and the surgeon regarding numbering of vertebral segments before surgery.
Treatment
Although there is no consensus on the clinical significance of LSTVs, several treatment strategies have
been advocated. These include conservative nonsurgical management with local injection of anesthetic
and corticosteroids within the pseudoarticulation or contralateral facet joint (Fig 18), radio-frequency

ablation and surgical management with partial transverse process resection, and/or posterior spinal fusion.
It is suggested that local anesthetic injection be part of the diagnostic work-up in patients with Bertolotti
syndrome for whom surgery is being considered.44 Direct local anesthetic and steroid injection or
surgical resection of the anomalous or contralateral facet joint has produced successful relief of pain and
can yield valuable diagnostic information.30,38,44,5355
Operative treatment is suggested in select patients. For example, resection of the transverse process may
be beneficial for those who demonstrate pain truly emanating from a transitional joint and fail
conservative treatment. If the pain source is from a degenerated disk above a transitional level, posterior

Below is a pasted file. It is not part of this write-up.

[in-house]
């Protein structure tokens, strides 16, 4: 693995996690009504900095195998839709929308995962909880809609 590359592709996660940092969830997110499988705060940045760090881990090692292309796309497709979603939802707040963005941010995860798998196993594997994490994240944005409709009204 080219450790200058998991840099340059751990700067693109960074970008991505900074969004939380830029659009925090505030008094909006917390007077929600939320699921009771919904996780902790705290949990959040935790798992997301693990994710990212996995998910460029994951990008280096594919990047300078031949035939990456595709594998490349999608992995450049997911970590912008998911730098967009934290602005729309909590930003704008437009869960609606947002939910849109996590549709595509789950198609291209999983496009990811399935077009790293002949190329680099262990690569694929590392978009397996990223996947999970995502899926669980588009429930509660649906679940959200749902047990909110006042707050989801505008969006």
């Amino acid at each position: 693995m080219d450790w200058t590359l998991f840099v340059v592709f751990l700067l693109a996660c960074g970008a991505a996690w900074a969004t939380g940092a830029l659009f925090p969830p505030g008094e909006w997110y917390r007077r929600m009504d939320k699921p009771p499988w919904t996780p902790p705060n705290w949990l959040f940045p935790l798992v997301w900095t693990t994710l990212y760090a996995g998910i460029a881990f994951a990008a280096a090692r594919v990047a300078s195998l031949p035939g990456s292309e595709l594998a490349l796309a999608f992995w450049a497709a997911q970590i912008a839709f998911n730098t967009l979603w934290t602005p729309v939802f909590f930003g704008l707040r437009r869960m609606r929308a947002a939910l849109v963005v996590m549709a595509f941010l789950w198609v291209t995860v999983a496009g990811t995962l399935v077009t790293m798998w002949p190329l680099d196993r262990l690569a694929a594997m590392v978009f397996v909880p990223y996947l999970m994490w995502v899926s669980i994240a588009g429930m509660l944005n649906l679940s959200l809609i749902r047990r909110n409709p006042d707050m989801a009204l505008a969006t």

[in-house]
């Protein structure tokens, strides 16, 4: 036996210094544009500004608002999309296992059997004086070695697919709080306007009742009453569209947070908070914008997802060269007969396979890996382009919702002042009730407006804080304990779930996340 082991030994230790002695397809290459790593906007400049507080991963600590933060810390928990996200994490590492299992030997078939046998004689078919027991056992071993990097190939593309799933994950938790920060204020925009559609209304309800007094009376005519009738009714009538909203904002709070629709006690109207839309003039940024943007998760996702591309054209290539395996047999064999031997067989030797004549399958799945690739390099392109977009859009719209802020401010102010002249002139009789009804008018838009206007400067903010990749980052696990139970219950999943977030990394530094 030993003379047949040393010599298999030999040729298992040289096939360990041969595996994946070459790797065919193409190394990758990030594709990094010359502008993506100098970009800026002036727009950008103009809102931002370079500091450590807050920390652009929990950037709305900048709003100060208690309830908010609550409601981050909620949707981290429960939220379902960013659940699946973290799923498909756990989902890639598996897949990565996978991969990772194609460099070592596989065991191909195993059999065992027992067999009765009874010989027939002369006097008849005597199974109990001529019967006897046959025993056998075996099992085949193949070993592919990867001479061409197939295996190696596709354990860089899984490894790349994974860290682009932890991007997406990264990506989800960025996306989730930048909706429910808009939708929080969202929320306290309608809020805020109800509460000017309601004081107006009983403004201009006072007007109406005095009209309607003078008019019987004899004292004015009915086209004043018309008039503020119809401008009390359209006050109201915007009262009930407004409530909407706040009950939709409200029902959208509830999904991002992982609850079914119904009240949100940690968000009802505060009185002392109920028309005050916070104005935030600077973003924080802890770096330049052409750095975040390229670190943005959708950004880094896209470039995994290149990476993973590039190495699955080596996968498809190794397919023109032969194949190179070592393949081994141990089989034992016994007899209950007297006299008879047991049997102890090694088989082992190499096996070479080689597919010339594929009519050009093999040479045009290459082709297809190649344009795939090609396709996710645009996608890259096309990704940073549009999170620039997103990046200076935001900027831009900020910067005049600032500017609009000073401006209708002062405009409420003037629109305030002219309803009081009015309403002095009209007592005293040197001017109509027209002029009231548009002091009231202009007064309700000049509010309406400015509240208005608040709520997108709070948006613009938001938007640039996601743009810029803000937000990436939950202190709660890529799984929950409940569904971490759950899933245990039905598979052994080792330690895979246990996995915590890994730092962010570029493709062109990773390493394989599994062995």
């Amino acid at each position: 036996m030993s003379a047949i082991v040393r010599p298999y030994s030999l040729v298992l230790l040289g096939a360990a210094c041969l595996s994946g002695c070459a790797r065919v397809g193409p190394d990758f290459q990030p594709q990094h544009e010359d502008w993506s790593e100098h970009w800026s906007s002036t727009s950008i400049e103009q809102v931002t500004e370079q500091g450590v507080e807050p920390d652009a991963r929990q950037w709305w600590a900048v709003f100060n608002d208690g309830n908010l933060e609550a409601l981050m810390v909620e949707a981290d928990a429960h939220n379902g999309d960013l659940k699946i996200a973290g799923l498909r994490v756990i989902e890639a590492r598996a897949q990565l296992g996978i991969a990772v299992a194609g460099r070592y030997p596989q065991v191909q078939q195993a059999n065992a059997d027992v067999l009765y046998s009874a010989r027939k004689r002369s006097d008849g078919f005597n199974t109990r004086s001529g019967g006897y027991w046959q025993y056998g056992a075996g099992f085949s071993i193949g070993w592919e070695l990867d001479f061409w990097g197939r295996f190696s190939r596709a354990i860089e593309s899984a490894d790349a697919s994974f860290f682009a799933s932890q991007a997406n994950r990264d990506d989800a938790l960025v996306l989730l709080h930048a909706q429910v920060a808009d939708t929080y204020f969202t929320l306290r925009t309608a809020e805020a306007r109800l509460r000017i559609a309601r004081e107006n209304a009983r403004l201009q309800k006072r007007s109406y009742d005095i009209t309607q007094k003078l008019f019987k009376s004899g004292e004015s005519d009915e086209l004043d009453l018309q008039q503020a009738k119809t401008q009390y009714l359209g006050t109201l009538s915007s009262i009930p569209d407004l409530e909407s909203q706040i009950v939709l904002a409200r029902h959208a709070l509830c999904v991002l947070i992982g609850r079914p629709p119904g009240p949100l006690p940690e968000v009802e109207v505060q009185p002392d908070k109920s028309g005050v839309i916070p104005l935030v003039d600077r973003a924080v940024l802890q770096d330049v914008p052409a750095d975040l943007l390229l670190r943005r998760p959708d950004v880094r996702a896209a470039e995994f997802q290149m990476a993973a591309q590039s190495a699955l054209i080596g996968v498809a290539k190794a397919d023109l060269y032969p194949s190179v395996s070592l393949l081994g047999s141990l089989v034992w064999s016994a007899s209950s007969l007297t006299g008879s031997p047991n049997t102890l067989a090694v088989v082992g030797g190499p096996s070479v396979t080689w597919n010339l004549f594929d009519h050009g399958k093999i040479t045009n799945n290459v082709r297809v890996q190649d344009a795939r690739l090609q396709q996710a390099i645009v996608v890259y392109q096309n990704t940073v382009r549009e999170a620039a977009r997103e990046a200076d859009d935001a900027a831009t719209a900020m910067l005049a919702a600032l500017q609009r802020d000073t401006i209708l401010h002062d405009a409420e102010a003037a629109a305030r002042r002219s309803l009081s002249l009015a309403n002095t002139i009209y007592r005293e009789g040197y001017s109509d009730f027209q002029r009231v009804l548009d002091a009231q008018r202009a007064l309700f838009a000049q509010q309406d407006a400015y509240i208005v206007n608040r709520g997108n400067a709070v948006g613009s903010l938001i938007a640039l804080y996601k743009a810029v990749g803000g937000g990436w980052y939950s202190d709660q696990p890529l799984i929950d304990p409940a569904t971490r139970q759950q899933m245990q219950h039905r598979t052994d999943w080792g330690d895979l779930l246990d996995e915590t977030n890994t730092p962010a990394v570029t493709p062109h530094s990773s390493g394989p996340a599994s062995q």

fusion is an option as well.44 In a case report, Brault et el30 described successful treatment of
contralateral facetogenic pain by resection of the ipsilateral anomalous articulation. Jonsson et
al38 reported relief of pain in 9 of 11 patients following surgical resection of a unilateral LSTV
pseudoarticulation. Ugokwe et al54 and Almeida et al55 similarly describe successful treatment after
surgical resection. In a case series of 8 patients who underwent surgical resection of the unilateral
anomalous articulation and 8 patients who underwent posterolateral fusion of the LSTV, Santavirta et
al44 reported improvement in pain in 10 of 16 patients at 9-year follow-up without a difference between
the fusion or resection groups. Finally, radio-frequency denervation is another possible treatment option
and provided temporary relief of pain due to an anomalous articulation in a case report by Almeida et
al.55
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Conclusions
LSTVs are common anomalies of the spine necessitating the ability to accurately identify and number the
affected segment. Although it has been long contested, there is fairly convincing evidence of an
association of low back pain with LSTV. Knowledge of the biomechanical alterations within the spine
caused by LSTVs will aid the radiologist in understanding and recognizing the imaging findings seen in
patients with low back pain and a transitional segment. Additionally, a thorough understanding of the
importance for both accurate enumeration of LSTV and communication to the referring clinician will help
to avoid such dreaded complications as wrong-level spine surgery.